Food chain

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Food chains and food webs are representations of the predator-prey relationships between species within an ecosystem or habitat.

Many chain and web models can be applicable depending on habitat or environmental factors. Every known food chain has a base made of autotrophs, organisms able to manufacture their own food (e.g. plants, chemotrophs).

Contents

Organisms represented in food chains

In nearly all food chains, solar energy is input into the system as light and heat, utilized by autotrophs (i.e., producers) in a process called photosynthesis. Carbon dioxide is reduced (gains electrons) by being combined with water (a source of hydrogen atoms), producing glucose. Water splitting produces hydrogen, but is a nonspontaneous (endergonic) reaction requiring energy from the sun. Carbon dioxide and water, both stable, oxidized compounds, are low in energy, but glucose, a high-energy compound and good electron donor, is capable of storing the solar energy.[1] This energy is expended for cellular processes, growth, and development. The plant sugars are polymerized for storage as long-chain carbohydrates, including other sugars, starch, and cellulose.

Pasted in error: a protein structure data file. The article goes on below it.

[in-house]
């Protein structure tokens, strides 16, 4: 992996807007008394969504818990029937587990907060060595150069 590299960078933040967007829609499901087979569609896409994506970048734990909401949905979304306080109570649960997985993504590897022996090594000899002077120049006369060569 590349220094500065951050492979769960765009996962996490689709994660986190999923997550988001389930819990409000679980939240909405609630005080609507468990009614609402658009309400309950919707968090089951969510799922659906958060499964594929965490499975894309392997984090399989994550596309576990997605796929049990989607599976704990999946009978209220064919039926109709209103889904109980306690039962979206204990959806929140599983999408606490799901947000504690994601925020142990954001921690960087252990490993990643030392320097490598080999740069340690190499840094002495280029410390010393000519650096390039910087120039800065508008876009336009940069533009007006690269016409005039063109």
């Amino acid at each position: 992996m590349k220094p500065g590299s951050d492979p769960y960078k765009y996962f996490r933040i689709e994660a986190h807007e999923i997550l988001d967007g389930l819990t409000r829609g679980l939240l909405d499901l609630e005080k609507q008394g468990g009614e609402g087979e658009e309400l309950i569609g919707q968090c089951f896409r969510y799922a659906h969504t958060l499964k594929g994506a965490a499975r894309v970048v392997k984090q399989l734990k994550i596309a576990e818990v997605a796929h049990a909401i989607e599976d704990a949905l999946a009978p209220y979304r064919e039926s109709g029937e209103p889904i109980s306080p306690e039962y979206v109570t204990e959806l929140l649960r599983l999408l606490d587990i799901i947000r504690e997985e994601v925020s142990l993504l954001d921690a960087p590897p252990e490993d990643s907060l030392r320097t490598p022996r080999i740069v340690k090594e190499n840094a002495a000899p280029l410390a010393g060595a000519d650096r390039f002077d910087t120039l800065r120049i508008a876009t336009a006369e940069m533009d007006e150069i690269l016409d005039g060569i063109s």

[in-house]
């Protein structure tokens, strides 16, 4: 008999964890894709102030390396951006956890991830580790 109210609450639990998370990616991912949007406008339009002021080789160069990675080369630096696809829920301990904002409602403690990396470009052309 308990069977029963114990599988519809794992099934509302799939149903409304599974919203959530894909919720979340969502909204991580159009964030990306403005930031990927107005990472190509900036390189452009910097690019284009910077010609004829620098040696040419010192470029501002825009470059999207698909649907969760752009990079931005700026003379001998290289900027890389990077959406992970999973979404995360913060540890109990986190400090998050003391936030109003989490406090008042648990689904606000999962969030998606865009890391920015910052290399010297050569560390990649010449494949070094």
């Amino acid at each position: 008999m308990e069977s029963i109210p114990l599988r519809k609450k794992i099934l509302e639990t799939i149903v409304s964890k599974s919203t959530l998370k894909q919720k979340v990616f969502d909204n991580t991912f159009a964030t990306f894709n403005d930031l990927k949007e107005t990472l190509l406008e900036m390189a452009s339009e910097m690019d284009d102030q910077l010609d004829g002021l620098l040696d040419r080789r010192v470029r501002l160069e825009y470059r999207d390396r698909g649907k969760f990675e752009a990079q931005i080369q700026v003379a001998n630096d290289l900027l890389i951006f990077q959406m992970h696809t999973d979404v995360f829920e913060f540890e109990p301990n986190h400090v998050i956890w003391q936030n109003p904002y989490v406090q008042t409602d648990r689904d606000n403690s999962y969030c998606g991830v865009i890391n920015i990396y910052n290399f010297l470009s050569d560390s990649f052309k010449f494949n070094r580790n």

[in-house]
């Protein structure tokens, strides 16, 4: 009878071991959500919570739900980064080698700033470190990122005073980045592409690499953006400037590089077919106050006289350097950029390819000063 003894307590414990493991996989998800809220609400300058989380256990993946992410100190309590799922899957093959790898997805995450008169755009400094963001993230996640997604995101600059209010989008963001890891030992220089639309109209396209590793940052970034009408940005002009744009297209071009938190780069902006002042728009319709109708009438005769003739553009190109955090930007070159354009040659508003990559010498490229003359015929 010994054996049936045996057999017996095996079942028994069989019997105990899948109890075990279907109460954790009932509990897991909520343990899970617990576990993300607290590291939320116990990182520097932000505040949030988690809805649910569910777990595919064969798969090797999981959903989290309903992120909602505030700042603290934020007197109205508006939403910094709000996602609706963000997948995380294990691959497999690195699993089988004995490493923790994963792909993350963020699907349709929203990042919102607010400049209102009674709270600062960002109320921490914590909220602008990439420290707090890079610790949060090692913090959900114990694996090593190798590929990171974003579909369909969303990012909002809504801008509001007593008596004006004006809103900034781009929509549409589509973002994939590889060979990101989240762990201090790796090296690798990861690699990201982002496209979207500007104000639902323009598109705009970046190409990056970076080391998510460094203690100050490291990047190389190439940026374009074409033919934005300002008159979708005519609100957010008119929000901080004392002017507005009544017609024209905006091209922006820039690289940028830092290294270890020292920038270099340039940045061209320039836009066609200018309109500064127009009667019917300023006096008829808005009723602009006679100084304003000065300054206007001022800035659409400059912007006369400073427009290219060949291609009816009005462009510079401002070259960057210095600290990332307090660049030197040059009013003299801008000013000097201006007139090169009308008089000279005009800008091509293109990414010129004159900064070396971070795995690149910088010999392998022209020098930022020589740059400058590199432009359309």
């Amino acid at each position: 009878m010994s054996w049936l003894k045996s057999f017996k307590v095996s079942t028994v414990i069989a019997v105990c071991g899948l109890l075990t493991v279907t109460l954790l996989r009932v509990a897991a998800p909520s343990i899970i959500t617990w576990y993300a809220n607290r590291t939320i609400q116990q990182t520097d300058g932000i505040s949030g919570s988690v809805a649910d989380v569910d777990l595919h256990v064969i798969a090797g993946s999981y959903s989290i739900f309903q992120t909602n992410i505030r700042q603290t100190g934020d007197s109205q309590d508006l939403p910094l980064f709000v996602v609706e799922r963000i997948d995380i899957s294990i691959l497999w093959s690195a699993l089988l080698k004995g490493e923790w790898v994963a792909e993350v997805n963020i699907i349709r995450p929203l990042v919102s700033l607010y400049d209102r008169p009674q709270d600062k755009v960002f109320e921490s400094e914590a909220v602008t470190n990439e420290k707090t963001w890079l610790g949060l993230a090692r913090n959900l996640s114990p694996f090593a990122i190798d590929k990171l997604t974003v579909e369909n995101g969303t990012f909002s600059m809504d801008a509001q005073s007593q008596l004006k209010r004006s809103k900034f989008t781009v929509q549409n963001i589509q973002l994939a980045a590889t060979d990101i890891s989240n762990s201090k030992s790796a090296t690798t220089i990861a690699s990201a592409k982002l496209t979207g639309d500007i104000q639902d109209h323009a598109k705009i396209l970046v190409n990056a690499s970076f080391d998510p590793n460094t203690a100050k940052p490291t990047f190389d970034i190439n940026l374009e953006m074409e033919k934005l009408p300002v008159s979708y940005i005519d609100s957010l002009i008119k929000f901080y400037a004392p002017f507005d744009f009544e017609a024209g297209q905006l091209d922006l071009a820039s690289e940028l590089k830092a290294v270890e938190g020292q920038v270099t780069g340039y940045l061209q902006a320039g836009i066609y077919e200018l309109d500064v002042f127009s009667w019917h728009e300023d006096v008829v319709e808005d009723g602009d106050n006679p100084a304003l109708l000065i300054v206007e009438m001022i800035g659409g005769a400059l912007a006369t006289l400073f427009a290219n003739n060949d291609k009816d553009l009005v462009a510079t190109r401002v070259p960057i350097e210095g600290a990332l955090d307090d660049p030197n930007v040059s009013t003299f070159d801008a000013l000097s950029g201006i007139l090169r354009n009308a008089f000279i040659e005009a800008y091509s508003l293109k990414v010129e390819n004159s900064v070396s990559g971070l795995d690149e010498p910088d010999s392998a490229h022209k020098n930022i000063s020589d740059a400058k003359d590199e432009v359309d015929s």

Glucose is also used to make fats and proteins.[2] Proteins can be made using nitrates, sulfates, and phosphates in the soil.[3] When autotrophs are eaten by heterotrophs, i.e., consumers such as animals, the carbohydrates, fats, and proteins contained in them become energy sources for the heterotrophs.[2]

Chemoautotrophy

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